Dietary justice: Can we achieve climate and nutrition goals with animal agriculture - 6 Dec

Core message

The health and nutrition implications of diets that include livestock-derived foods are complex. On the one hand, milk, meat and eggs provide micronutrients that are essential to healthy and diverse diets, especially for populations that are under-nourished and at risk of malnutrition. On the other hand, in resource-rich countries where livestock production is intensive and the per capita consumption of meat and dairy products are high, a reduction in consumption of these foods could generate significant health and climate-related benefits.

This session offered opportunities for nutritionists, sustainable livestock advocates and development experts to engage in nuanced discussions to balance the debate around the important role of animal-source foods (ASFs) in our food systems amid calls for reduced consumption of meat and dairy products. Panelists discussed various ways that the production of milk, meat, eggs and fish could benefit populations in low- and middle-income countries (LMICs) while addressing the numerous environmental challenges associated with their production.


Namukolo Covic moderating the informative discussion. Photo: ILRI
CGIAR Regional Director for Eastern and Southern Africa and President of the African Nutrition Society, Namukolo Covic, moderated discussions. Photo: ILRI


Key Takeaways  

  • In LMICs, where people largely eat starchy staples and do not have the resources or access to diverse foods, eating a small amount of animal-sourced foods would provide essential micronutrients that would nourish and uplift the nutrition status of resource-poor populations.
  • Livestock play multi-dimensional roles in food systems. They play an important role in smallholder crop farms, providing draught power for farmers and produce manure that can be used as organic fertilizer. In rangeland regions where crops cannot successfully be grown, livestock have the unique ability to transform grasses and shrubs that are inedible for humans into high-energy and nutrient-packed foods. Not to mention, livestock value chains provide livelihoods for over 1 billion people globally.
  • We need to continue accelerating progress, especially if we are to meet SDG targets by 2030. This means involving more stakeholders and financial institutions across the livestock production value chain, and focusing on innovations, such as seaweed additives, that can reduce emissions while increasing the nutritional value of foods.
  • To achieve true dietary justice , we must also address the major socio-economic divides within countries – specifically between rural and urban populations. These divisions impact how agri-food systems are structured and the type of foods consumed by populations. We should also avoid applying neo-colonial approaches in food systems. For example, we should not be westernizing non-Western diets by prioritizing certain Western products over other traditional ones.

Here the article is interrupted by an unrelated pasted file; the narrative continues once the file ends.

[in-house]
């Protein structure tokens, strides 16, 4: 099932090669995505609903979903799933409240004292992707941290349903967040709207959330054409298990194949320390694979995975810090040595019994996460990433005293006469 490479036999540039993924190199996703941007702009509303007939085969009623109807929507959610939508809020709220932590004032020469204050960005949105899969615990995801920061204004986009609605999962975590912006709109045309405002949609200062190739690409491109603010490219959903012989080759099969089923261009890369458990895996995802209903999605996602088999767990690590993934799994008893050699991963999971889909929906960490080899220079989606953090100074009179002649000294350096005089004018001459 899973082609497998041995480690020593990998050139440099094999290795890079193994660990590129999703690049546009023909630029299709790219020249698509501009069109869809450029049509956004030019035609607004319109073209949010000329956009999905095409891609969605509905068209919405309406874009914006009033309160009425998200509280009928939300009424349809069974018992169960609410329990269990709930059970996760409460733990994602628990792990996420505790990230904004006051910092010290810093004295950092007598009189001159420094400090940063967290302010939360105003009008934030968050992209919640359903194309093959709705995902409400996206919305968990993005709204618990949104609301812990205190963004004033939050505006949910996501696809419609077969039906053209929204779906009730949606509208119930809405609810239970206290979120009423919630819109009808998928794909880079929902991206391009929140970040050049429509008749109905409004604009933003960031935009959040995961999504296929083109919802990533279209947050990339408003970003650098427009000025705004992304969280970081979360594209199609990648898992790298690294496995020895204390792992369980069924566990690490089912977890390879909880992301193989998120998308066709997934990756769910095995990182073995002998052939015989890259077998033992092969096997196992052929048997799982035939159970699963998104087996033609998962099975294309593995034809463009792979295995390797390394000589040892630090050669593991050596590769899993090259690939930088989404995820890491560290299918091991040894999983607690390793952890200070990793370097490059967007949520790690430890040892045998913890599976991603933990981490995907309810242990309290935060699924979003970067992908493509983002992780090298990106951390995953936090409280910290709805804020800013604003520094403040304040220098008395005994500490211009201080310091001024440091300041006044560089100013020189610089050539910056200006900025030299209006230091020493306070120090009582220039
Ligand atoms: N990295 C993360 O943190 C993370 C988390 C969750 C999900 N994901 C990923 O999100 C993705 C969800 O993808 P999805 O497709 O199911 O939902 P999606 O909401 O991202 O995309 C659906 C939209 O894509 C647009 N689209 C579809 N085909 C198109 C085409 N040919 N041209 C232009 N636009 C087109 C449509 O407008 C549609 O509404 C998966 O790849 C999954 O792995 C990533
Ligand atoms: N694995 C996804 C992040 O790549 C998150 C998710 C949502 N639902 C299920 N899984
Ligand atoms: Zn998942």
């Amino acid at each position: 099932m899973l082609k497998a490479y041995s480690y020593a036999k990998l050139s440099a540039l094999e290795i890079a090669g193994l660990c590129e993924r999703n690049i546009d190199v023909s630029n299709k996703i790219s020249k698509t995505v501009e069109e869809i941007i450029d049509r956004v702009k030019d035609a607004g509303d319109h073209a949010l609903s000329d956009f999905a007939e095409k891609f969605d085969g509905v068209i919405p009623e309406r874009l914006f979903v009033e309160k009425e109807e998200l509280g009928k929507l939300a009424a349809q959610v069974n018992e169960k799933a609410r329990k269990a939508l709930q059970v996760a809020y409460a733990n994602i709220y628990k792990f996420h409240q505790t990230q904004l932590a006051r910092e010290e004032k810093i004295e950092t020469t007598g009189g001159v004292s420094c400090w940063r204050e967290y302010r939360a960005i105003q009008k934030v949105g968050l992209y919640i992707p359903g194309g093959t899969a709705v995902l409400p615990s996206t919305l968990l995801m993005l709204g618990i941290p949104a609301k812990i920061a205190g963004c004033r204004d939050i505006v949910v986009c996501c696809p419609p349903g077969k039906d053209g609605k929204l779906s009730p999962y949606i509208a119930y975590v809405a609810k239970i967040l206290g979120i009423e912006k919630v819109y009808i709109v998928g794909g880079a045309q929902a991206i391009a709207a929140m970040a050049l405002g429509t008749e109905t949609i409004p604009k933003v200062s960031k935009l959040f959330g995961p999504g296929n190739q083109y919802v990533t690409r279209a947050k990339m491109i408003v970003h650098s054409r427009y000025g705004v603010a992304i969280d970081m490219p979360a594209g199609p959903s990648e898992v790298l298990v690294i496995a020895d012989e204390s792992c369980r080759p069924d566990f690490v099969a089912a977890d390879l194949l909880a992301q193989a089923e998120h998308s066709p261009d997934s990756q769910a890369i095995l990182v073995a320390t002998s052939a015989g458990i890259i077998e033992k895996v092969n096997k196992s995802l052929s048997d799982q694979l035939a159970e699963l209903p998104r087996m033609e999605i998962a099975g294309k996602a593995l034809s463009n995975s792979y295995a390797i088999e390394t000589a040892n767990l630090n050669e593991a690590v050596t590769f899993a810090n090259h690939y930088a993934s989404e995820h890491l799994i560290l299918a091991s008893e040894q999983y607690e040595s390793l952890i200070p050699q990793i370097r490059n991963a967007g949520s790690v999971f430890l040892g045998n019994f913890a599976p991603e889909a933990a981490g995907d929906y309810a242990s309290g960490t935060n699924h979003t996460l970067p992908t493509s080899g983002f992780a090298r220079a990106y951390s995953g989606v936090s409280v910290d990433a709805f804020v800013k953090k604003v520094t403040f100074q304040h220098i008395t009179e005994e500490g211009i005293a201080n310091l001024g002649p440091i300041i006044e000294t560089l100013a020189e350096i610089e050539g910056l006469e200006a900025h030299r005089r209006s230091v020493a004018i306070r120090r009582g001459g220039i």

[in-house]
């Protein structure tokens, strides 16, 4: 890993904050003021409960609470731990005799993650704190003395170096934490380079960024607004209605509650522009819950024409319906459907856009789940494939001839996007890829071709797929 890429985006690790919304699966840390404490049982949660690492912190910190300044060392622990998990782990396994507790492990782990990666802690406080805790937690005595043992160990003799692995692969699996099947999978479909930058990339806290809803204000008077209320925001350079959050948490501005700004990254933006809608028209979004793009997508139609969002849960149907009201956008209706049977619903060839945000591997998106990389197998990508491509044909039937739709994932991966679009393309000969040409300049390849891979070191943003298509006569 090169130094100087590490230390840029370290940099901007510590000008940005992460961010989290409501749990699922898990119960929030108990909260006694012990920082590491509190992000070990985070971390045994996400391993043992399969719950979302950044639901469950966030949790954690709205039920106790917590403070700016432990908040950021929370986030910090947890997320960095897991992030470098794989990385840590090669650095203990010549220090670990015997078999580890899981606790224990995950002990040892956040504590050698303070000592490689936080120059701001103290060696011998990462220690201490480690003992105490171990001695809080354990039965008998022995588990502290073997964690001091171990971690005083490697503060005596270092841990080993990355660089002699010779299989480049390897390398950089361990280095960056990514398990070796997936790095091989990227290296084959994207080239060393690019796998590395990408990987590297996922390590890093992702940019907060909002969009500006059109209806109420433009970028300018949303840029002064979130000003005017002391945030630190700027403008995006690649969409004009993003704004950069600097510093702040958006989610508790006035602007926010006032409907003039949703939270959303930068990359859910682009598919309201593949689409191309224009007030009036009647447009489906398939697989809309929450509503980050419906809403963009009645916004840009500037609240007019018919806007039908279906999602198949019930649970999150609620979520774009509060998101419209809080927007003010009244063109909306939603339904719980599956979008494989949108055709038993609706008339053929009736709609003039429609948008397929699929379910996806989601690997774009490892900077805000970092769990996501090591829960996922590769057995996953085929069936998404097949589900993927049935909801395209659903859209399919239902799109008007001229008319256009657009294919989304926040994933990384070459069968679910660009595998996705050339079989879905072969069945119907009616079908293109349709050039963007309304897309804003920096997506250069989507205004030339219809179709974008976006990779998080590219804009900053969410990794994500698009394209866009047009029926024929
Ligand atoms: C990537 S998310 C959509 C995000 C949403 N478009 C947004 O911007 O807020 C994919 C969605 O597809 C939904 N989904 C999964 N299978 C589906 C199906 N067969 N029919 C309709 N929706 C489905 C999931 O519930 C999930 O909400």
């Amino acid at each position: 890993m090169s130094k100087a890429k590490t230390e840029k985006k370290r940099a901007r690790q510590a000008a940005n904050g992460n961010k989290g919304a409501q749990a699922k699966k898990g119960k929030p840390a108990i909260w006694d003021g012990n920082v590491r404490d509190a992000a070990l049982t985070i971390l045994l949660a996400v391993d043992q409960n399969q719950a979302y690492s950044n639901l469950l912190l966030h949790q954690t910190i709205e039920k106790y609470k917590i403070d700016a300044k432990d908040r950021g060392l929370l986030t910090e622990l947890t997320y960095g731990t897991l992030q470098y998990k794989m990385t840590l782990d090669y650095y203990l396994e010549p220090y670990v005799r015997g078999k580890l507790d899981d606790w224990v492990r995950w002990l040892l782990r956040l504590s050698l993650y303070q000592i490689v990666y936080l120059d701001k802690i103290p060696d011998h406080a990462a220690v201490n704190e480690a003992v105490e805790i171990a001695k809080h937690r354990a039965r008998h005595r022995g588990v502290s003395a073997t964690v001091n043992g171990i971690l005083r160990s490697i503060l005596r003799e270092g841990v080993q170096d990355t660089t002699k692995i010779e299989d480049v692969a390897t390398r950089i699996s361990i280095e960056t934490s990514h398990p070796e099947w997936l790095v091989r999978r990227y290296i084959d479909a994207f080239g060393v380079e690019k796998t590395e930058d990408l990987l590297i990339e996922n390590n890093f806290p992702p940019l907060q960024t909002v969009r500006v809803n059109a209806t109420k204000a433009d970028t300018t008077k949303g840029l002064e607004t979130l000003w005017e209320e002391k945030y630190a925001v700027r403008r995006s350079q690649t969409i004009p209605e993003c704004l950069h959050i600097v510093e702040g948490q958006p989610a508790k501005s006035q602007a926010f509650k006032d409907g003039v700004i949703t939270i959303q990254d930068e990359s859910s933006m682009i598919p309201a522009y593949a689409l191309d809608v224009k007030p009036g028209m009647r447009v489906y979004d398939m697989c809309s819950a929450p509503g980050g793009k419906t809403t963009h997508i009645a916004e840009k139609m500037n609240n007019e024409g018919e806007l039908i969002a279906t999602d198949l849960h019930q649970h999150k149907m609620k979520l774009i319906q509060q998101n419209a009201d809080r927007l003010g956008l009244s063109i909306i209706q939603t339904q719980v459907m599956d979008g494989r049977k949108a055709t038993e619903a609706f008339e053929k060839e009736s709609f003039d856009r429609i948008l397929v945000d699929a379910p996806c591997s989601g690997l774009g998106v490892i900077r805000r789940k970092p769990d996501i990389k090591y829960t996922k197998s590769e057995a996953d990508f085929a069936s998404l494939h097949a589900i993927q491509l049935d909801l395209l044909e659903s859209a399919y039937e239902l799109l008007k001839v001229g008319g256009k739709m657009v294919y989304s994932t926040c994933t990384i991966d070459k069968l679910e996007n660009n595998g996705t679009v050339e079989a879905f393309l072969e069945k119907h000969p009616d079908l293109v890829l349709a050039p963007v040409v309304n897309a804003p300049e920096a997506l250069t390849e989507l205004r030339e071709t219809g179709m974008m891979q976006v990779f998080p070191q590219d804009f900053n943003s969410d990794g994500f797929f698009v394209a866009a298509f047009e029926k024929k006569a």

What panelists had to say  

'Fundamental to achieving nutritional goals is equity and justice, and rights for all, leaving no one behind… It is extremely important that we focus on a people-centred approach, and it is imperative that we take into consideration culture and geography.' Shakuntala Haraksingh Thilsted, Director of CGIAR’s Nutrition, Health and Food Security Impact Area Platform.


'If we were to increase vaccination to 60% of our livestock, we would increase their productivity by 50%, so you could argue that by doing so, we could also reduce the number of livestock and still be feeding more people. For every 1% of reduction in cattle losses to disease, we would feed an additional 317 million people. We can be better.' Ruaraidh Petre, Executive Director, Global Roundtable for Sustainable Beef. 


“How do we shape the future of animal-sourced foods? How do we support farmers, ranchers, and pastoralists to be able to be the ones who are driving the future of production? And for that, it is critical that we have the right financing tools in place, and a policy and regulatory environment that supports that.” Maria Elena Varas, Senior Director Sustainable Livestock and Feed.  


‘We can learn from each other. This conversation is complex, but we can figure out how we move forward in different contexts by talking to each other.’ Namukolo Covic, ILRI and CGIAR Regional Director for Eastern and Southern Africa and President of the African Nutrition Society


Looking Forward  

In her remarks, Thilsted highlighted the need for greater appreciation and acknowledgement of the diverse roles that animal-source foods play in societies. She called for more investments in research that could contribute to improved feeding practices and that support greater sustainability in livestock production systems, to make them more productive while reducing their climate and environmental footprint. to support production of sustainably produced livestock-derived foods to reach both nutritional and climate goals. She also emphasized the importance of integrating traditional knowledge and practices of farmers into future solutions.


Session recording link